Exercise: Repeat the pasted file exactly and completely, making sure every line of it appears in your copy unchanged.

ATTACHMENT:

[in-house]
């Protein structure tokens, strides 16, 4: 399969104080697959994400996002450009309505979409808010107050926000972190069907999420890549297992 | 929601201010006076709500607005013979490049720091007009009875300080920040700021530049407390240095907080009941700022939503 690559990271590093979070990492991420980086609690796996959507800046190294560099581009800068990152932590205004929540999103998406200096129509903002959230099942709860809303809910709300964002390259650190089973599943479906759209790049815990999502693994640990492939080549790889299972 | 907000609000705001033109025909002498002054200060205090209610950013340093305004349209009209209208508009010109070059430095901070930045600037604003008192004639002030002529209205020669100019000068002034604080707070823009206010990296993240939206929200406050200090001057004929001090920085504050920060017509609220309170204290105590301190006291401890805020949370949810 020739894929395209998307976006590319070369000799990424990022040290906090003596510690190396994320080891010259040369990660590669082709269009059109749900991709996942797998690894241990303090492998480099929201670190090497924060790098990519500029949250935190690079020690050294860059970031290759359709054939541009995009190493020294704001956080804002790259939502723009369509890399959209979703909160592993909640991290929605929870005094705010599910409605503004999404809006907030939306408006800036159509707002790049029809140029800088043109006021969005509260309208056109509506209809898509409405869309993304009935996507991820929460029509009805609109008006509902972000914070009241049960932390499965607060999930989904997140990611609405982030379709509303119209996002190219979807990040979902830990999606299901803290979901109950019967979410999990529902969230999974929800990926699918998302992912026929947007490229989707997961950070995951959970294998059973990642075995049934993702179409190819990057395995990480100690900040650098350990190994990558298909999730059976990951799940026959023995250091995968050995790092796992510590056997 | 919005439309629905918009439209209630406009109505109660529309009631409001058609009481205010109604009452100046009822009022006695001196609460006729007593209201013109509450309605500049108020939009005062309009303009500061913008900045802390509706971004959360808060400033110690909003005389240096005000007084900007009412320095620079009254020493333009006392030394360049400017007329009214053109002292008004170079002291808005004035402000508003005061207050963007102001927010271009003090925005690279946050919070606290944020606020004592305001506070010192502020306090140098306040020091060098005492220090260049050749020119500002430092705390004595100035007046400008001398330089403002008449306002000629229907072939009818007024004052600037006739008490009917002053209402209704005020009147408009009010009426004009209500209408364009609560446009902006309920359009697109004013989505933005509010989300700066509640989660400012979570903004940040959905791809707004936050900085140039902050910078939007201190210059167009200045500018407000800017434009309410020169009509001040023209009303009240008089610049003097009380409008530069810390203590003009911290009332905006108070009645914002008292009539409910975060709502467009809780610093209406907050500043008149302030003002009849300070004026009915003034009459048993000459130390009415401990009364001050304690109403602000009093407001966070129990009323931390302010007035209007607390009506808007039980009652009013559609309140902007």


[in-house]
């Protein structure tokens, strides 16, 4: 399969104080697959994400996002450009309505979409808010107050926000972190069907999420890549297992 | 929601201010006076709500607005013979490049720091007009009875300080920040700021530049407390240095907080009941700022939503 690559990271590093979070990492991420980086609690796996959507800046190294560099581009800068990152932590205004929540999103998406200096129509903002959230099942709860809303809910709300964002390259650190089973599943479906759209790049815990999502693994640990492939080549790889299972 | 907000609000705001033109025909002498002054200060205090209610950013340093305004349209009209209208508009010109070059430095901070930045600037604003008192004639002030002529209205020669100019000068002034604080707070823009206010990296993240939206929200406050200090001057004929001090920085504050920060017509609220309170204290105590301190006291401890805020949370949810 020739894929395209998307976006590319070369000799990424990022040290906090003596510690190396994320080891010259040369990660590669082709269009059109749900991709996942797998690894241990303090492998480099929201670190090497924060790098990519500029949250935190690079020690050294860059970031290759359709054939541009995009190493020294704001956080804002790259939502723009369509890399959209979703909160592993909640991290929605929870005094705010599910409605503004999404809006907030939306408006800036159509707002790049029809140029800088043109006021969005509260309208056109509506209809898509409405869309993304009935996507991820929460029509009805609109008006509902972000914070009241049960932390499965607060999930989904997140990611609405982030379709509303119209996002190219979807990040979902830990999606299901803290979901109950019967979410999990529902969230999974929800990926699918998302992912026929947007490229989707997961950070995951959970294998059973990642075995049934993702179409190819990057395995990480100690900040650098350990190994990558298909999730059976990951799940026959023995250091995968050995790092796992510590056997 | 919005439309629905918009439209209630406009109505109660529309009631409001058609009481205010109604009452100046009822009022006695001196609460006729007593209201013109509450309605500049108020939009005062309009303009500061913008900045802390509706971004959360808060400033110690909003005389240096005000007084900007009412320095620079009254020493333009006392030394360049400017007329009214053109002292008004170079002291808005004035402000508003005061207050963007102001927010271009003090925005690279946050919070606290944020606020004592305001506070010192502020306090140098306040020091060098005492220090260049050749020119500002430092705390004595100035007046400008001398330089403002008449306002000629229907072939009818007024004052600037006739008490009917002053209402209704005020009147408009009010009426004009209500209408364009609560446009902006309920359009697109004013989505933005509010989300700066509640989660400012979570903004940040959905791809707004936050900085140039902050910078939007201190210059167009200045500018407000800017434009309410020169009509001040023209009303009240008089610049003097009380409008530069810390203590003009911290009332905006108070009645914002008292009539409910975060709502467009809780610093209406907050500043008149302030003002009849300070004026009915003034009459048993000459130390009415401990009364001050304690109403602000009093407001966070129990009323931390302010007035209007607390009506808007039980009652009013559609309140902007």